Almost no one has heard the word scopist. Spell checks don’t recognize it, autofills think you want to type science, scoop or socialist, and if you mention the word scopist to someone, they’ll probably say “what’s a scopist?”
You are reading this, so it is obvious that you are one of the few people who have heard the word. Now for the next step. What does it mean?
What is a Scopist?
A scopist is a person who creates final transcripts of trials, depositions and other proceedings which are typed onto a steno machine by a court reporter.
A scopist differs from a transcriptionist in that transcriptionists transcribe a variety of documents for people in various professions. They listen to audio or video recordings and type from scratch what is said. Scopists transcribe only documents typed by court reporters onto steno machines. They read through the written transcripts that the court reporters have created while listening to the audio the court reporters have recorded, in order to ensure that the written words accurately reflect the spoken words.
The work that scopists do is called scoping. This work is also sometimes, but not often, called transcribing or editing. Scopists have to have certain equipment in order to do scoping work, such as computers and special software; other optional equipment, such as headphones and foot pedals, can make this work easier. Here are several items scopists use and find helpful in their jobs.
Court reporters create transcripts on their steno machines when they work in court or are hired to attend a legal or non-legal proceeding. Many times they themselves then scope these transcripts they have created, but if they don’t, that is where a scopist comes in. The court reporter sends the text and audio files to a scopist, who will then read through the text on their computer while listening to the audio. The scopist will fill in and polish up words as well as correctly punctuate and format the transcript to help produce an accurate and quality product.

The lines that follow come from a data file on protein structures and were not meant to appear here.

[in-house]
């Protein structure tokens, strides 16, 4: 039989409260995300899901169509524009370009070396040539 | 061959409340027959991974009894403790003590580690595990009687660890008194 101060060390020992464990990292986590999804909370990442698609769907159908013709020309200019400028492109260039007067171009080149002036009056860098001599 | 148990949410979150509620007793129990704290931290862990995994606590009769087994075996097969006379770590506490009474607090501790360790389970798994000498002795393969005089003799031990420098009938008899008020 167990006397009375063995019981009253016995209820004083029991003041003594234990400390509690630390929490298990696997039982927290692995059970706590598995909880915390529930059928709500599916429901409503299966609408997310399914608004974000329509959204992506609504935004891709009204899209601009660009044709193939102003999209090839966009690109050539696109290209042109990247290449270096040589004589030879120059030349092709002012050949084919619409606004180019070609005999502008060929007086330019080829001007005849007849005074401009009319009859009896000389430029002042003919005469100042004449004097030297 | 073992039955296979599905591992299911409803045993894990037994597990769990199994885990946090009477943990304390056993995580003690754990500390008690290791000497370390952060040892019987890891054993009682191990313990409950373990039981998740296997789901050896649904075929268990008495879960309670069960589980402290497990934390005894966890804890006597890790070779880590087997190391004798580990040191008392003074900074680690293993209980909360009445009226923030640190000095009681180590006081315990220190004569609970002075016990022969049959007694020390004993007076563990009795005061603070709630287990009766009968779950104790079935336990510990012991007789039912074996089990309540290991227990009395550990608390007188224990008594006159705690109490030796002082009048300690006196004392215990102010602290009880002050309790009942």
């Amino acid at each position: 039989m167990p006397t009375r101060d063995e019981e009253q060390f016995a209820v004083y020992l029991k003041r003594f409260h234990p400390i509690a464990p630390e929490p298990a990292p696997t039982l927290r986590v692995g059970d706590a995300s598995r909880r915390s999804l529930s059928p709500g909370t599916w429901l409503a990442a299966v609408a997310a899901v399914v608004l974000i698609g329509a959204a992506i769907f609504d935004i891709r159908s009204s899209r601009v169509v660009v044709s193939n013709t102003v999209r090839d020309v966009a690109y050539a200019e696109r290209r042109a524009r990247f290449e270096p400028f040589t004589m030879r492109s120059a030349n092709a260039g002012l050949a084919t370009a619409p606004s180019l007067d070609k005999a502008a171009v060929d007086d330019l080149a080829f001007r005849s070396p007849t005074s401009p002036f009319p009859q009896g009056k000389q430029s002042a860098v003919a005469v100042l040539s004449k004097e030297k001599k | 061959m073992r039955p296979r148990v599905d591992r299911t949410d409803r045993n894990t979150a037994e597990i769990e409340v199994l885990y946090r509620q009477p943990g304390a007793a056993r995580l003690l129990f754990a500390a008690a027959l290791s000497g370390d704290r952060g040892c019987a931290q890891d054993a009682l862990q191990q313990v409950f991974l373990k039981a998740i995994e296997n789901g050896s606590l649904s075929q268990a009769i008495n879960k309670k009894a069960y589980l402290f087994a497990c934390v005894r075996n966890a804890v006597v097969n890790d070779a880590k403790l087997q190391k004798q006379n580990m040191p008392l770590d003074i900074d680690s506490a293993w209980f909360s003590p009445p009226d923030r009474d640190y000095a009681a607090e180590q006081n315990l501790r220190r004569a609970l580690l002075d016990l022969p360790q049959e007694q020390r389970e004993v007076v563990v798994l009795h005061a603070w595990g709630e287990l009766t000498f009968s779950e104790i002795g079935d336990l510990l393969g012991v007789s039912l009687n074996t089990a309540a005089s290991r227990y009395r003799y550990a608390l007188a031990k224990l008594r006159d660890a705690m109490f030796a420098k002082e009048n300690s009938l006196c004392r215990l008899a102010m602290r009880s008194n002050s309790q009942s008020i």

Scopists are usually native English speakers but need not be. But they must possess an excellent command of the English language, along with excellent spelling and punctuation skills.
Court reporters use court reporting software to take down the proceedings they attend, and scopists use a lighter version of the same software on their own computers in order to scope the transcripts.
Scopists are self-employed freelancers. They do not work for court reporters; they work for themselves.
Scoping is a location-independent job, which means that scopists can work anywhere in the world. If you would like a free copy of a PDF I wrote detailing the 10 most important things I’ve learned while working around the world as a scopist, click here to contact me and I’ll send it to you immediately.
Scopists are adults of any age and any education, from GED to Ph.D. And scopists can make very good money.
So Why Have I Never Heard of a Scopist?
Scopists have been hard at work since the 1980’s, so why doesn’t anyone know about them?
- Not many scopists exist – There are only approximately 30,000 to 35,000 court reporters in the United States. There is no statistic on the number of scopists in the U.S., but they likely number far fewer than court reporters. Since most people have never heard of this job, no one explores how to do it, although there are actually many ways to become a scopist.
- Scopists are behind the scenes – Many people don’t really notice court reporters in courtrooms and other legal proceedings. So it follows along that no one is at all aware of the existence of the people who transcribe their transcripts. Scoping is very much a behind-the-scenes job. Most lawyers don’t even have any idea that a lot of court reporters have someone else transcribing their transcripts.
- No one thinks about things like this – So many products and jobs exist in our world which no one ever thinks about. With the massive number of court cases in the U.S. – from local cases which affect very few people to Supreme Court cases which affect everyone – legal transcripts are everywhere. If you’ve ever laid eyes on a transcript of a proceeding taken down by a court reporter, this transcript has likely has been worked on by a scopist. They have a large role in creating products very important to most of us. Without scopists, it would be harder and take longer to produce all of the court transcripts we have, and our legal world – perhaps the whole world – would not be the same.